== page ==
‘Public Charge’ Could Harm Illinois Families

By: Ashmar Mandou

Lawndale News Chicago's Bilingual Newspaper - Local NewsIn early September, the Department of Homeland Security proposed a new rule that would change who is considered a “public charge” that could potentially restructure the legal immigration system. And with days away from finalization, local organizations such as the Illinois Coalition for Immigrant and Refugee Rights and Mujeres Latinas en Acción are urging Illinois residents to make their voices heard.

“Mujeres Latinas en Accion has grave concerns regarding the immense harm that the proposed “public charge” rule will have on immigrants, and specifically on immigrant survivors of domestic violence and sexual assault,” MLEA released in a statement.

Public charge is a term used in immigration law to refer to a person who is primarily dependent on the government to meet their basic needs. In Illinois, 1 million people—including 379,000 children—could be impacted. Thirteen percent of Cook County’s population, or 658,000 people, could be affected by this rule change. In Kane, Lake, DuPage and Will counties, an estimated 261,000 people could be impacted.

If “public charge” passes it would allow immigration officials to consider some immigrants’ use of Medicaid, food stamps, and housing programs when deciding whether they should be able to become legal permanent residents, such as receiving a green card. The Trump administration has said the proposal is meant to promote self-sufficiency and save taxpayer money by not allowing immigrants to stay in the U.S. if they’re likely to become financial burdens on the country. “The proposed rule would threaten the legal status of millions of immigrant families in Illinois and nationwide. Under this inhumane new standard, immigration officials could penalize immigrants seeking green cards or visas to come to the U.S. if they have received, or are judged likely to receive, health coverage through Medicaid; certain prescription drug subsidies; food assistance; public housing or housing vouchers; and cash assistance. The proposed rule has already caused families to unnecessarily disenrollment from crucial assistance programs and has created fear among communities,” released Protecting Immigrant Families in a statement.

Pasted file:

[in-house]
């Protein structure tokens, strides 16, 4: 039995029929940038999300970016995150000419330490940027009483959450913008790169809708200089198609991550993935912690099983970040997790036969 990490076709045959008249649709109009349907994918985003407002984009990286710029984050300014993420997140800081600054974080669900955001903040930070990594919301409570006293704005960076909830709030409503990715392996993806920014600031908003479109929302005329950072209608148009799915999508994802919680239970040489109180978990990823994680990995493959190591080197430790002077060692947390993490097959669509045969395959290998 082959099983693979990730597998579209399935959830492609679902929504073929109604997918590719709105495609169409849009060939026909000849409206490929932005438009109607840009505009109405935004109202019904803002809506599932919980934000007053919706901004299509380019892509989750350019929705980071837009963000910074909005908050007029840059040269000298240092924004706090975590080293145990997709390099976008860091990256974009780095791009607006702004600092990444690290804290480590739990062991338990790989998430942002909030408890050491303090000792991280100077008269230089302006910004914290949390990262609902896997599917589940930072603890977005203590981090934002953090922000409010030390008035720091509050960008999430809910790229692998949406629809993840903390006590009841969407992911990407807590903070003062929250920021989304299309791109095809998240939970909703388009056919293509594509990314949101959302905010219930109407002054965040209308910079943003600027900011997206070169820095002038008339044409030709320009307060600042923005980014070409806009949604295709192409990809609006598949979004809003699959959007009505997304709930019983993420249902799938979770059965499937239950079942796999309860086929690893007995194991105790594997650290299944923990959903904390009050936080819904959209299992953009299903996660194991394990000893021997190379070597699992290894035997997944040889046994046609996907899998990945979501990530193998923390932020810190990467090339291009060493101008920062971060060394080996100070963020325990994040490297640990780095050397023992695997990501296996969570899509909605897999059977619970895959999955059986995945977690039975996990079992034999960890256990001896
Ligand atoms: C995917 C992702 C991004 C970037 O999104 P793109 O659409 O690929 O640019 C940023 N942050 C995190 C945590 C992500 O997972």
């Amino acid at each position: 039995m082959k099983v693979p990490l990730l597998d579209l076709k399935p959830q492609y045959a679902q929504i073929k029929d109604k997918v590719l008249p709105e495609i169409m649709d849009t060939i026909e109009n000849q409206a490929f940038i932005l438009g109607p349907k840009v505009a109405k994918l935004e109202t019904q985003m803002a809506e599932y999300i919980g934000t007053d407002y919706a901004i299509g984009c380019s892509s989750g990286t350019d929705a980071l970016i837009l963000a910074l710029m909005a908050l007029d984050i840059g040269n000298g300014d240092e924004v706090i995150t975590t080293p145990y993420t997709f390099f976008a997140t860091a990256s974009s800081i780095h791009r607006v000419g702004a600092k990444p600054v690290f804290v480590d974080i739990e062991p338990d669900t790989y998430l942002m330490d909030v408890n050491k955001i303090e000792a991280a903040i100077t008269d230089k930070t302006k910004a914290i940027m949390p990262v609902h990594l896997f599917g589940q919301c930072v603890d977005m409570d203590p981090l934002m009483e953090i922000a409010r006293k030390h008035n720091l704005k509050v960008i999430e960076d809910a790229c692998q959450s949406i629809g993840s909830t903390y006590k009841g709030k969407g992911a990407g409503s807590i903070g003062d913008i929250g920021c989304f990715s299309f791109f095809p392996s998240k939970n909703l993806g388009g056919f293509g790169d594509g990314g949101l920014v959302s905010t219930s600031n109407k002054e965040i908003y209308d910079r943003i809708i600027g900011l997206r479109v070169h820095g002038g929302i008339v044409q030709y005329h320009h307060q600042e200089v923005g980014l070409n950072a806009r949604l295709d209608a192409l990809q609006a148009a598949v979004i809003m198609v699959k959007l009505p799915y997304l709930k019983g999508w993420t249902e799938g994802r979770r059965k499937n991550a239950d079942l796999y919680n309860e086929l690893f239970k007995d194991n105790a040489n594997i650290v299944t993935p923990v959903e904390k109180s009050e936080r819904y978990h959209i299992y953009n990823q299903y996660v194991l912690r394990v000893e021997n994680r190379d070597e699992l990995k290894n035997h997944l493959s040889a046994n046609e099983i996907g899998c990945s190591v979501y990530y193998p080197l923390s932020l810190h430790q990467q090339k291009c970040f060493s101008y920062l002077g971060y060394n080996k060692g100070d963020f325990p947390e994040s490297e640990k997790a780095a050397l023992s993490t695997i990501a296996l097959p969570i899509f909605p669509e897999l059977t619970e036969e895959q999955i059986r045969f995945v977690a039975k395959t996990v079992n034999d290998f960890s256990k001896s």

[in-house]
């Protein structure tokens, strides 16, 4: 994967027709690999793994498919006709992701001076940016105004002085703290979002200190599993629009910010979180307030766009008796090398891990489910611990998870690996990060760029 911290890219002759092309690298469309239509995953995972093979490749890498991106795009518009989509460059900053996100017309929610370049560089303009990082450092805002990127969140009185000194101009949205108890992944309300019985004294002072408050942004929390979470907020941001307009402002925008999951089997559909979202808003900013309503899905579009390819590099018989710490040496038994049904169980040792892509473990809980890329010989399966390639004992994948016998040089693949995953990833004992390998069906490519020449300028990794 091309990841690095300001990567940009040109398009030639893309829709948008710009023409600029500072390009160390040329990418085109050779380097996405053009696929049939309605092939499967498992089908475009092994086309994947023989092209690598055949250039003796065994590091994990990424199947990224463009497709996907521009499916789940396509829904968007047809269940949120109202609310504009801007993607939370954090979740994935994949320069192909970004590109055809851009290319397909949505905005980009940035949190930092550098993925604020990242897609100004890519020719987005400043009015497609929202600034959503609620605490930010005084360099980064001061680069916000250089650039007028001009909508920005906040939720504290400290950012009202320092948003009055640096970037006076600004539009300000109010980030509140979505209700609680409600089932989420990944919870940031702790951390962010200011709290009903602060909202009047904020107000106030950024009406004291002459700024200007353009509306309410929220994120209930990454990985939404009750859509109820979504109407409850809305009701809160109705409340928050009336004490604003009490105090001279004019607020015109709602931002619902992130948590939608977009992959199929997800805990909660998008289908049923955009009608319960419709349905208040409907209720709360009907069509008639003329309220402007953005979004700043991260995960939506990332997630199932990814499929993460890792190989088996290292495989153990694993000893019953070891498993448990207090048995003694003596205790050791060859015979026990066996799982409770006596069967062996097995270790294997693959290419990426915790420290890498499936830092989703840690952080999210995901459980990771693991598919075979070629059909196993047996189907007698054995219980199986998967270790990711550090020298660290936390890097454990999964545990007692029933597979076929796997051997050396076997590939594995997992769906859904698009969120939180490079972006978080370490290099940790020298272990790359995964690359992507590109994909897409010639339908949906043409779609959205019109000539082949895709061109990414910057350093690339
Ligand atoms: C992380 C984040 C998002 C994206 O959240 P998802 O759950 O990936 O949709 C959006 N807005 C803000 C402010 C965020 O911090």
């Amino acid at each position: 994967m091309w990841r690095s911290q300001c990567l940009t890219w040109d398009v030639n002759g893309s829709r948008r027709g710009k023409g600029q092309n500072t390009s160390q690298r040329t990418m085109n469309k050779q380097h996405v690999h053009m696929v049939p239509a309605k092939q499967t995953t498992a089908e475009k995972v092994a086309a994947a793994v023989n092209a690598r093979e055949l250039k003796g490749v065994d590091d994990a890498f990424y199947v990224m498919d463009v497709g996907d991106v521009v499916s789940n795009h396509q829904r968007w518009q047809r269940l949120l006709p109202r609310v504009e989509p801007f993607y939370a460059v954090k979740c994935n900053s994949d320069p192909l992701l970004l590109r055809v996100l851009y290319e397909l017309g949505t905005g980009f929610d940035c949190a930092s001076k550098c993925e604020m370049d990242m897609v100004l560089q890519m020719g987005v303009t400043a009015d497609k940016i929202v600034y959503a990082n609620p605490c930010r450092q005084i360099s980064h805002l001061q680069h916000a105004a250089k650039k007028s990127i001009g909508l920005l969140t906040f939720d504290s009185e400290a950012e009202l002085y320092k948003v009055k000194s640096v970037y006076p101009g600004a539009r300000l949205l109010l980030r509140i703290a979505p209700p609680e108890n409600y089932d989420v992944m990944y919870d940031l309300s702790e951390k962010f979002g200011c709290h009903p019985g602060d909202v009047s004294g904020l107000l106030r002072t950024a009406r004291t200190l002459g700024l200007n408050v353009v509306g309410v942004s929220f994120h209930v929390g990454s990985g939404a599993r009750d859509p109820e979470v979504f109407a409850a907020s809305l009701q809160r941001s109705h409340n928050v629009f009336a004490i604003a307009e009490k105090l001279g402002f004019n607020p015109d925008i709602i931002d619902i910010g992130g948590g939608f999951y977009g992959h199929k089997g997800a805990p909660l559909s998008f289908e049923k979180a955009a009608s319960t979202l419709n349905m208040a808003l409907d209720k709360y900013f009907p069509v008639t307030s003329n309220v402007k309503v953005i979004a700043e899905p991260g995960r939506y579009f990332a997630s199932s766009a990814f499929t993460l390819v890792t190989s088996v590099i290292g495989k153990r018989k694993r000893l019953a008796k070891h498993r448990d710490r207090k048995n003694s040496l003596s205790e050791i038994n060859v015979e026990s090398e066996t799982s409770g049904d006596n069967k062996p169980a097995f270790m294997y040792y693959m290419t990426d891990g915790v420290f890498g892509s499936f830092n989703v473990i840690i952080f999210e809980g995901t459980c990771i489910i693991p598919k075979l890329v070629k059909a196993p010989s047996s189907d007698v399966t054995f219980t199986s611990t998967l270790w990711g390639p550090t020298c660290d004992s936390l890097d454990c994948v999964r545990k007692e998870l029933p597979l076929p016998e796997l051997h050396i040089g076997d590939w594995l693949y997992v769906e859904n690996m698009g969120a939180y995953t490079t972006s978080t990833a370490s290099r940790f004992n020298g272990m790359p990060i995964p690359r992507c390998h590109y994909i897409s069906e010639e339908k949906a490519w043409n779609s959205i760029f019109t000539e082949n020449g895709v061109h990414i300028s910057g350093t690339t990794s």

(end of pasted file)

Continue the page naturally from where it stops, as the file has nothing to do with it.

The Trump administration’s proposal will add standards, such as income, health, age and English language proficiency in addition to expanding the forms of public assistance that are counted in a public charge determination. If finalized, this regulation would dramatically reshape the legal immigration system. Comments on the proposal are being accepted through December 10th, after which the administration may finalize it. If you would like to submit your comment, visit www.protectingimmigrantfamilies.org/#take-action

Lawndale News Chicago's Bilingual Newspaper - Local News

Lawndale News Chicago's Bilingual Newspaper - Local News

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